• Are you eating fat? Fat in your diet is important, and although the discussion would be too extensive for this piece, this idea does come with a bit of blowback. So let me put it like this: In the ‘70s and ‘80s, the “experts” labeled fat as the enemy and worked hard to eliminate it from the American diet (remember the SnackWell’s aisles?). What happened to America? It got fat. Choose healthy fats (oils, butter, nut butters, nuts, and seeds) and spread them out through the day.

Bonus Takeaways

 The Heart Throbs have some bonus takeaways for you:

  • Experiment to find what works for you. It has to work for you to be sustainable!
  • Don't try to overhaul; add one habit every couple of weeks.
  • Identify any nutritional deficiencies that can be found through a blood test and work to correct them.
  • You can't change your life unless you change something you do every day.

*Weight loss claims and/or individual results vary and are not guaranteed.

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This blog was written by Tony Maloney, ACSM Certified Exercise Physiologist and Fitness Center Manager. To find out more about the NIFS bloggers, click here.

Topics: NIFS nutrition healthy habits weight loss healthy eating Slim It to Win It carbs

Top 10 Must-Have Pantry Items for Healthy Eating

I get asked all the time, “What should I eat?” This is not an easy question to answer. There are foods that should definitely be eaten more often than others, and foods that are better to just have every once in a while, but it’s hard to pick certain foods that are a MUST HAVE in your diet for best nutrition. However, if you are looking for a list of items that you can purchase to have in your pantry for quick, healthy, and easy meal or snack ideas, start with this list.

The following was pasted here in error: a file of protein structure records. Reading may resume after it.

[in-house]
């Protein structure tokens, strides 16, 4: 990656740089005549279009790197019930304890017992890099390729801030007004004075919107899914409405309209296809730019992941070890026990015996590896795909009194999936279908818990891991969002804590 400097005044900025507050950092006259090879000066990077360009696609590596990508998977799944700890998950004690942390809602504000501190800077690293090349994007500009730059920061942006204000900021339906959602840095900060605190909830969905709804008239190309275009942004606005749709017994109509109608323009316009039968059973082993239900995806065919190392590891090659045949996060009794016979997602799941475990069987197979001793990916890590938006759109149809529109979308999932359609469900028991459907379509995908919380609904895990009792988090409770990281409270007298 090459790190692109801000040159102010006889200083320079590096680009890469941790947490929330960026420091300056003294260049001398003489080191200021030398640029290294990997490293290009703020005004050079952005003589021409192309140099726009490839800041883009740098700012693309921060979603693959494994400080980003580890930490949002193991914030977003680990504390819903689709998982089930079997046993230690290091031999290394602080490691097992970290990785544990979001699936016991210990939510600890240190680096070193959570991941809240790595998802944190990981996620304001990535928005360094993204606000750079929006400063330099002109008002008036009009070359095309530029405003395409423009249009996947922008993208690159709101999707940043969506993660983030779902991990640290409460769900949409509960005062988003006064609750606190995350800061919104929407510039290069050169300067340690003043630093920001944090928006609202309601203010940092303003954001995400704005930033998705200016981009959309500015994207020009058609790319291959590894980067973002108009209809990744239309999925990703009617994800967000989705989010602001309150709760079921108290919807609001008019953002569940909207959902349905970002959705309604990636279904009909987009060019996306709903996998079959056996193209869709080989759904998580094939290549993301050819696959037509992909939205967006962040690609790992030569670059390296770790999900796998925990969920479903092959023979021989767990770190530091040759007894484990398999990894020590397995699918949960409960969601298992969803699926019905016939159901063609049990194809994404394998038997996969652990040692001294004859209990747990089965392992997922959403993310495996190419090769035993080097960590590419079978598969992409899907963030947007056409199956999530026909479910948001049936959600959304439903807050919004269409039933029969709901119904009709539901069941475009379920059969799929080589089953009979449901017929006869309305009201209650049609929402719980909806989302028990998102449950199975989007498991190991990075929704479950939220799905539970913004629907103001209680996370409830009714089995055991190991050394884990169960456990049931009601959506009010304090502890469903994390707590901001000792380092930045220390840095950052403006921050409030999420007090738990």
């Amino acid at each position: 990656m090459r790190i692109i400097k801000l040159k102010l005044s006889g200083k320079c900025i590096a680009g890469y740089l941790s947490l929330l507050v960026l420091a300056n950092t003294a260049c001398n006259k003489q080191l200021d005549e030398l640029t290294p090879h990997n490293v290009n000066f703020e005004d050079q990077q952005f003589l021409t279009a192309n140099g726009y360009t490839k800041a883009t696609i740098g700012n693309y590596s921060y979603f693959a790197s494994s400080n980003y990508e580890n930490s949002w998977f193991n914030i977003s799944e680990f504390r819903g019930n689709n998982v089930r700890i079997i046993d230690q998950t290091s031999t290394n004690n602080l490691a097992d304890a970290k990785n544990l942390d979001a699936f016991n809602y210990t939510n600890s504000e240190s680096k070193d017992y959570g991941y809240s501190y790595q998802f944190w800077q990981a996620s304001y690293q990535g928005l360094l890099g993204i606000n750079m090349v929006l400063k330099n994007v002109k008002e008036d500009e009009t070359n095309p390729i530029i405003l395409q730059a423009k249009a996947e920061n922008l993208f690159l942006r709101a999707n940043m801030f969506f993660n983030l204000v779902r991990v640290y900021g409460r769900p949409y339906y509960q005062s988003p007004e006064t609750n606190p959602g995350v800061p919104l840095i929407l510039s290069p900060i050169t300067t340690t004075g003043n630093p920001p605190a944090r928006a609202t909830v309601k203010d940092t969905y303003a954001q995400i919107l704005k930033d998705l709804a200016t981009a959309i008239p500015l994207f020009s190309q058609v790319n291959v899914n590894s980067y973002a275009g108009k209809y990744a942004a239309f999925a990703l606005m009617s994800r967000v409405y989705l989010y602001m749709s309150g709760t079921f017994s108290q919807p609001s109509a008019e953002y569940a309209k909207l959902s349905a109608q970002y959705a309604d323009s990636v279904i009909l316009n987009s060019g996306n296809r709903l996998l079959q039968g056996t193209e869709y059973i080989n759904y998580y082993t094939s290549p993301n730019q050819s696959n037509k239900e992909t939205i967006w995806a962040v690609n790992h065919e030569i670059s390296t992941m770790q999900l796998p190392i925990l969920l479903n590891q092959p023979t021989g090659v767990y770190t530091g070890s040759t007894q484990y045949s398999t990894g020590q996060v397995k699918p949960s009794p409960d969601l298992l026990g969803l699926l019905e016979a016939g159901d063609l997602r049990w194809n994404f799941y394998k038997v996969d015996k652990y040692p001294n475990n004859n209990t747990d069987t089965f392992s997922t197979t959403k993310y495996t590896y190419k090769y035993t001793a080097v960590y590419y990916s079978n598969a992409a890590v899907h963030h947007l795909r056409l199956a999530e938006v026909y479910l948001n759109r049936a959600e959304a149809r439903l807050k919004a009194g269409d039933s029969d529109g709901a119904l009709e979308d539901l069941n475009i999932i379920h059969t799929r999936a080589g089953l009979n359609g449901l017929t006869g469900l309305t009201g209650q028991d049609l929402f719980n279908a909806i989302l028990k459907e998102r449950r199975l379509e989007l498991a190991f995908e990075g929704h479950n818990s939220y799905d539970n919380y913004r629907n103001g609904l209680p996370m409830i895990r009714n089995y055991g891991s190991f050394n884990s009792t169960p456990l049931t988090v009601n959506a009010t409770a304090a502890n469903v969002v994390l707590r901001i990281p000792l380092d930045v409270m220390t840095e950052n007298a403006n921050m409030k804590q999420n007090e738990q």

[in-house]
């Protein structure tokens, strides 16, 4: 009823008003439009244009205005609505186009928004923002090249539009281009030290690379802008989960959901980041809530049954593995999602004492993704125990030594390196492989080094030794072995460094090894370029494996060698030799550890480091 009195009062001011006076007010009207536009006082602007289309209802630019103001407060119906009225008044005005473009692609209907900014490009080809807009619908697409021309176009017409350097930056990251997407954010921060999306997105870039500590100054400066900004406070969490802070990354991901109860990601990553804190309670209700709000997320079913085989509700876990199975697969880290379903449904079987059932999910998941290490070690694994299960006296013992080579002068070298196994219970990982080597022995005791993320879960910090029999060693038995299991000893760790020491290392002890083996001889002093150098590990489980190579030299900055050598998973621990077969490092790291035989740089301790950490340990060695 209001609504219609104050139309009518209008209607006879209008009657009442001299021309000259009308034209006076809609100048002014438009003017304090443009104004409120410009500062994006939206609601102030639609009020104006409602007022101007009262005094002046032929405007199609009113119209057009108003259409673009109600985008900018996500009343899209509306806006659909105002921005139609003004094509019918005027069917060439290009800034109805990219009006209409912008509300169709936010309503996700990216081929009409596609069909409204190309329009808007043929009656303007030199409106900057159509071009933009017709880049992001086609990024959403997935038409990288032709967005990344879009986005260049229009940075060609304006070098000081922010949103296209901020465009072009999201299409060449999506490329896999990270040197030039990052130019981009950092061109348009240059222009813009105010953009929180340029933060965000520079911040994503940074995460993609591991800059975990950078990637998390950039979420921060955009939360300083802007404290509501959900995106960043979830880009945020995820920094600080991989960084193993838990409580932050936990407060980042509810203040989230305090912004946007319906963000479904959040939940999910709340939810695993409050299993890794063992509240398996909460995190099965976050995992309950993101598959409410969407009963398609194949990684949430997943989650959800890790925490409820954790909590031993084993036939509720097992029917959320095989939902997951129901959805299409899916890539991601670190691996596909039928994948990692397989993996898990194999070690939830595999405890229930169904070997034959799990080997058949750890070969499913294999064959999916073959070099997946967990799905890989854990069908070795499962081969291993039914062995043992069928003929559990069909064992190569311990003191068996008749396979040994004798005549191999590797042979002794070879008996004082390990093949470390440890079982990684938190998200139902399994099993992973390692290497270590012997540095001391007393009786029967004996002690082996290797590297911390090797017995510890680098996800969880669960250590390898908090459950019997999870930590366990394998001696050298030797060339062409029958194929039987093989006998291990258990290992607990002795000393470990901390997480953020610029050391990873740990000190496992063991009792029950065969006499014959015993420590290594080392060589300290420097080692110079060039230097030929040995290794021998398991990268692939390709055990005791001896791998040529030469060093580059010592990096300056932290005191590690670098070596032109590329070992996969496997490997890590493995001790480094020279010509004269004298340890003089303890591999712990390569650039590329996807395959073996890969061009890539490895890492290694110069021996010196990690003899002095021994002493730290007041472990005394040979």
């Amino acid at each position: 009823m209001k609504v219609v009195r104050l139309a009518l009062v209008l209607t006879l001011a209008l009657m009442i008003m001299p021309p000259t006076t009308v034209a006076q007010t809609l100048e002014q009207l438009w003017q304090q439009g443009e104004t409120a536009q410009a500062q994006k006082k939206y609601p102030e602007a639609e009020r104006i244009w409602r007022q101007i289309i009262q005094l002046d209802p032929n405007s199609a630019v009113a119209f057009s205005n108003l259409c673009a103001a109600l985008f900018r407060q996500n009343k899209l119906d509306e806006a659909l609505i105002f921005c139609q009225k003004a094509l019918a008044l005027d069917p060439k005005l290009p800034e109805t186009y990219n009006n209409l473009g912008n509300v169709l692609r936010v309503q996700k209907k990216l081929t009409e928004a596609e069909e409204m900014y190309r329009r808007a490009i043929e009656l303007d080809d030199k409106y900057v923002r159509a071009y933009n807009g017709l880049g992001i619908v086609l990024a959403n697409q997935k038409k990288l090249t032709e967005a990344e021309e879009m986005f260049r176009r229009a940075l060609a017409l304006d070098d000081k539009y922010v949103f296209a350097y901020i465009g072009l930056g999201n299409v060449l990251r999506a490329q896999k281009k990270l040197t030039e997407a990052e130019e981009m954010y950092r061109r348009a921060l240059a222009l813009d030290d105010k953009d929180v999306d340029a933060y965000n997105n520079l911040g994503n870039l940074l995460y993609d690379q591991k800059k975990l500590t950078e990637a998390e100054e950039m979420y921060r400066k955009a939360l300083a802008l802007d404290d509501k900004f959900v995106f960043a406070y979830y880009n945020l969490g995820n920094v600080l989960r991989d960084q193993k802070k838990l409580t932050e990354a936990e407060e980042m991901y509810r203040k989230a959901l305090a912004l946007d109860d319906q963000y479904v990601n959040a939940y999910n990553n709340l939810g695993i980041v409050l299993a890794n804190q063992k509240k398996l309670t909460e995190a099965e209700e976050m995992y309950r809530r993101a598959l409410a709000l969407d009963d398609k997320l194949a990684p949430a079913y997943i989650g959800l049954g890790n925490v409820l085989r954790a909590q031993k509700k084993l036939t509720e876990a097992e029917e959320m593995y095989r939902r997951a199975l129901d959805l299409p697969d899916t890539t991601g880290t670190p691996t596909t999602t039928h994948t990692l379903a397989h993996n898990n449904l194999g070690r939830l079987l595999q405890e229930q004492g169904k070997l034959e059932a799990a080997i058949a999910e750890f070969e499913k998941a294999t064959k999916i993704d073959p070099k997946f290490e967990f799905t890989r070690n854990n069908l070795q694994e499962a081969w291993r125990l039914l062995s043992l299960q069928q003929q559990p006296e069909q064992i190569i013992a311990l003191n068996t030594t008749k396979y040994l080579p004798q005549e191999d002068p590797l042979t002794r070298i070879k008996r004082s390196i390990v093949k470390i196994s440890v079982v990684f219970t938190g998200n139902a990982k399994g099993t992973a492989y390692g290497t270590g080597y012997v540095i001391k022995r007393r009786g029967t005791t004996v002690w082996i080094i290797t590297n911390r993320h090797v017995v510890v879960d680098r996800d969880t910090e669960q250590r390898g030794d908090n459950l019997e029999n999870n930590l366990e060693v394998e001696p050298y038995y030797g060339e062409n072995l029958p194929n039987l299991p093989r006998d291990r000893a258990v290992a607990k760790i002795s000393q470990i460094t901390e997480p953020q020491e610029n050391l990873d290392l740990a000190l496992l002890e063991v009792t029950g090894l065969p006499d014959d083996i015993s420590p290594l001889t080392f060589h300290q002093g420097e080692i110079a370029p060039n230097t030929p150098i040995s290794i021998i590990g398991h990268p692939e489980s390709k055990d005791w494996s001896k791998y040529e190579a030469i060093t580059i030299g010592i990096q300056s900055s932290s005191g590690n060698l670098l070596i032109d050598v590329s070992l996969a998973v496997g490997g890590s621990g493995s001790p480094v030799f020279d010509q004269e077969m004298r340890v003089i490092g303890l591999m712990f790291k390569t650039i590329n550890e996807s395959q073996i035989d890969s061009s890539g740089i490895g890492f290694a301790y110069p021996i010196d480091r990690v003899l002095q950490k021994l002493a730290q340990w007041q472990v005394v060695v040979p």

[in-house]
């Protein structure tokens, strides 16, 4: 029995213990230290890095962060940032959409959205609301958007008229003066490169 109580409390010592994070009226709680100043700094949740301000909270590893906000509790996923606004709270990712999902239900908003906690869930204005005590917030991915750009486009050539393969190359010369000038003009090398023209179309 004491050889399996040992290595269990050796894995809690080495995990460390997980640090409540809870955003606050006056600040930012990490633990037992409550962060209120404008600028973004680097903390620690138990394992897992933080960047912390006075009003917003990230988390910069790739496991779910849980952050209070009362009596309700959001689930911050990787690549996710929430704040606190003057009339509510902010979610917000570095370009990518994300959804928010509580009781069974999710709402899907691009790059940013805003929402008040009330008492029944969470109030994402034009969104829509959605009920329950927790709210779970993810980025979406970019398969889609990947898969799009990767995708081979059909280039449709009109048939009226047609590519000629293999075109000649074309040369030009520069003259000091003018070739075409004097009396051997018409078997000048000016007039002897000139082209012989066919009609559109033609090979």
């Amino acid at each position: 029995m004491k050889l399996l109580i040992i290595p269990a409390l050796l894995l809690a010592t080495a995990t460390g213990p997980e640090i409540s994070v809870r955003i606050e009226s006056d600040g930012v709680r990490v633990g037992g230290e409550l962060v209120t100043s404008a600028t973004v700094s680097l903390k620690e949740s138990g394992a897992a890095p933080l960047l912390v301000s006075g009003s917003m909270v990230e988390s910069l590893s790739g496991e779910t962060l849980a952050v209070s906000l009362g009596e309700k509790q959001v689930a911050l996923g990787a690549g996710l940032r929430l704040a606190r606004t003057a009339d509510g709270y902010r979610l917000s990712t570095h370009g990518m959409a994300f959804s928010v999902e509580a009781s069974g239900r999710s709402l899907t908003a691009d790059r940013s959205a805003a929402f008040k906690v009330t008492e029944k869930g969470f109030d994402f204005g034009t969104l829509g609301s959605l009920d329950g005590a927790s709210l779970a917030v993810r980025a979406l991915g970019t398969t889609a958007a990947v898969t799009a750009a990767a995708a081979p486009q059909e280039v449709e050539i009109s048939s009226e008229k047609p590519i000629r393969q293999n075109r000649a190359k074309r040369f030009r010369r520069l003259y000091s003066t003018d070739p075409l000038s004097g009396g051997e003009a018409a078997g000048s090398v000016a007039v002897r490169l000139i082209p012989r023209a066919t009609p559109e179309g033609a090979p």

ThinkstockPhotos-493279620n.jpg
  • Pouches or cans of tuna: This shelf-stable protein source is packed with heart-healthy omega-3 fatty acids. It is also an inexpensive protein, which is nice since meat adds the most to your grocery bill. Add it to salads, or mix with plain Greek yogurt and enjoy a tasty tuna salad. White albacore tuna is the best, but any variety that is water packed is a great choice.
  • Canned beans: These protein- and fiber-filled gems are also very inexpensive. All varieties are great and can easily be tossed into pastas, salads, or salsas for a filling meal or snack. Be sure to drain and rinse them to rid the beans of the high sodium liquid.
  • Extra-virgin olive oil: A staple of the heart-healthy Mediterranean diet, this flavor-packed oil is versatile; you can use it to cook meats and veggies, or drizzle it on a salad for a quick homemade dressing.
  • Oats: Breakfast is the most important meal of the day, and with oats you can start your day in a variety of ways! Add fruit, nuts, nut butters, pumpkin, or flax for a different bowl of goodness each day. These are also good to use in meatloaf or other recipes that call for breadcrumbs, to up the fiber amount.
  • Nuts: Nuts are loaded with fiber and protein (three times more than potato chips!). These should be a regular part of your diet. Whether you love cashews, almonds, pistachios, or another nut, grab an unsalted or lightly salted variety to get the benefits of the good-for-you fat in all nuts.